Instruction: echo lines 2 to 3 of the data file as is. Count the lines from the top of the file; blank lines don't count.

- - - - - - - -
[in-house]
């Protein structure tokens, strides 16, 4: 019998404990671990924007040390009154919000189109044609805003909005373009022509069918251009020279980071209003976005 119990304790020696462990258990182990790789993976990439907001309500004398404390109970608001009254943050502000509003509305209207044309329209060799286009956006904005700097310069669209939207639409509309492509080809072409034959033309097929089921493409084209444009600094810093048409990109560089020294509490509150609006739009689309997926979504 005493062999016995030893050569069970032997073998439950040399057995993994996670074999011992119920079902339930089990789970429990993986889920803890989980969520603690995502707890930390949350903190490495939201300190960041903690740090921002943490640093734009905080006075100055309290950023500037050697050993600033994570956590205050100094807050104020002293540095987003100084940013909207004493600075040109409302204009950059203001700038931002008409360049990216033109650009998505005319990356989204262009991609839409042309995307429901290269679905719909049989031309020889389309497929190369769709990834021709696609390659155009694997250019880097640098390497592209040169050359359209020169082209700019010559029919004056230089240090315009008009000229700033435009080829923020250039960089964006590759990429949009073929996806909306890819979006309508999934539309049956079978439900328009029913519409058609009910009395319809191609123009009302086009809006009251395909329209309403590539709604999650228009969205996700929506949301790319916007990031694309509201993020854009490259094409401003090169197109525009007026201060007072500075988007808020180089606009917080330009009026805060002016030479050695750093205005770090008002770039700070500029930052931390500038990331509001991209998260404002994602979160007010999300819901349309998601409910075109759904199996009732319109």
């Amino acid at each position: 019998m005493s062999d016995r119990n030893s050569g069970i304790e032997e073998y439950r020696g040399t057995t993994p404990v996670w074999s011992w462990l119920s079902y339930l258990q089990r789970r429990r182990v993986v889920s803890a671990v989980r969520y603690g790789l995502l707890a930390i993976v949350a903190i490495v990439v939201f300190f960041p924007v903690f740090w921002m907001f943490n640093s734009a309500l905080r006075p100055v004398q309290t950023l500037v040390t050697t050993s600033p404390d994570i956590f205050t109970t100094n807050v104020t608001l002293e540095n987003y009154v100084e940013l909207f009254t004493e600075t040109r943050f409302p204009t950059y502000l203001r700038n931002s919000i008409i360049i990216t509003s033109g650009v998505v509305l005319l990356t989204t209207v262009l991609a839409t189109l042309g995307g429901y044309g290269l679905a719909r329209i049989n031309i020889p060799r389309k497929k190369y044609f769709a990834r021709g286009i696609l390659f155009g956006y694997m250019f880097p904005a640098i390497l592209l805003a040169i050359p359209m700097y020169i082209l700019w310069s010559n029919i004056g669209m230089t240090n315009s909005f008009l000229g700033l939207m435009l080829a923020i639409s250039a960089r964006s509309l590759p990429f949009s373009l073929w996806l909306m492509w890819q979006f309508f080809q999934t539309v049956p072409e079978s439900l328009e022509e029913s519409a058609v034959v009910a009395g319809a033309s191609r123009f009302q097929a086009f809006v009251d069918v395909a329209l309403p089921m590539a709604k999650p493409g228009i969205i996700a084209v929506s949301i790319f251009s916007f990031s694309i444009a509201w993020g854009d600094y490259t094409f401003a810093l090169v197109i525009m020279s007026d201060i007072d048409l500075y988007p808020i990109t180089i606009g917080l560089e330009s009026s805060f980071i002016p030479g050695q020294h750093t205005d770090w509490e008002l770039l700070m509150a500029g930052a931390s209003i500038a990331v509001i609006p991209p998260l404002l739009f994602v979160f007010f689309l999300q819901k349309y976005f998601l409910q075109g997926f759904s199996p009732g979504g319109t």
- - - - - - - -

């Protein structure tokens, strides 16, 4: 019998404990671990924007040390009154919000189109044609805003909005373009022509069918251009020279980071209003976005 119990304790020696462990258990182990790789993976990439907001309500004398404390109970608001009254943050502000509003509305209207044309329209060799286009956006904005700097310069669209939207639409509309492509080809072409034959033309097929089921493409084209444009600094810093048409990109560089020294509490509150609006739009689309997926979504 005493062999016995030893050569069970032997073998439950040399057995993994996670074999011992119920079902339930089990789970429990993986889920803890989980969520603690995502707890930390949350903190490495939201300190960041903690740090921002943490640093734009905080006075100055309290950023500037050697050993600033994570956590205050100094807050104020002293540095987003100084940013909207004493600075040109409302204009950059203001700038931002008409360049990216033109650009998505005319990356989204262009991609839409042309995307429901290269679905719909049989031309020889389309497929190369769709990834021709696609390659155009694997250019880097640098390497592209040169050359359209020169082209700019010559029919004056230089240090315009008009000229700033435009080829923020250039960089964006590759990429949009073929996806909306890819979006309508999934539309049956079978439900328009029913519409058609009910009395319809191609123009009302086009809006009251395909329209309403590539709604999650228009969205996700929506949301790319916007990031694309509201993020854009490259094409401003090169197109525009007026201060007072500075988007808020180089606009917080330009009026805060002016030479050695750093205005770090008002770039700070500029930052931390500038990331509001991209998260404002994602979160007010999300819901349309998601409910075109759904199996009732319109």
């Amino acid at each position: 019998m005493s062999d016995r119990n030893s050569g069970i304790e032997e073998y439950r020696g040399t057995t993994p404990v996670w074999s011992w462990l119920s079902y339930l258990q089990r789970r429990r182990v993986v889920s803890a671990v989980r969520y603690g790789l995502l707890a930390i993976v949350a903190i490495v990439v939201f300190f960041p924007v903690f740090w921002m907001f943490n640093s734009a309500l905080r006075p100055v004398q309290t950023l500037v040390t050697t050993s600033p404390d994570i956590f205050t109970t100094n807050v104020t608001l002293e540095n987003y009154v100084e940013l909207f009254t004493e600075t040109r943050f409302p204009t950059y502000l203001r700038n931002s919000i008409i360049i990216t509003s033109g650009v998505v509305l005319l990356t989204t209207v262009l991609a839409t189109l042309g995307g429901y044309g290269l679905a719909r329209i049989n031309i020889p060799r389309k497929k190369y044609f769709a990834r021709g286009i696609l390659f155009g956006y694997m250019f880097p904005a640098i390497l592209l805003a040169i050359p359209m700097y020169i082209l700019w310069s010559n029919i004056g669209m230089t240090n315009s909005f008009l000229g700033l939207m435009l080829a923020i639409s250039a960089r964006s509309l590759p990429f949009s373009l073929w996806l909306m492509w890819q979006f309508f080809q999934t539309v049956p072409e079978s439900l328009e022509e029913s519409a058609v034959v009910a009395g319809a033309s191609r123009f009302q097929a086009f809006v009251d069918v395909a329209l309403p089921m590539a709604k999650p493409g228009i969205i996700a084209v929506s949301i790319f251009s916007f990031s694309i444009a509201w993020g854009d600094y490259t094409f401003a810093l090169v197109i525009m020279s007026d201060i007072d048409l500075y988007p808020i990109t180089i606009g917080l560089e330009s009026s805060f980071i002016p030479g050695q020294h750093t205005d770090w509490e008002l770039l700070m509150a500029g930052a931390s209003i500038a990331v509001i609006p991209p998260l404002l739009f994602v979160f007010f689309l999300q819901k349309y976005f998601l409910q075109g997926f759904s199996p009732g979504g319109t």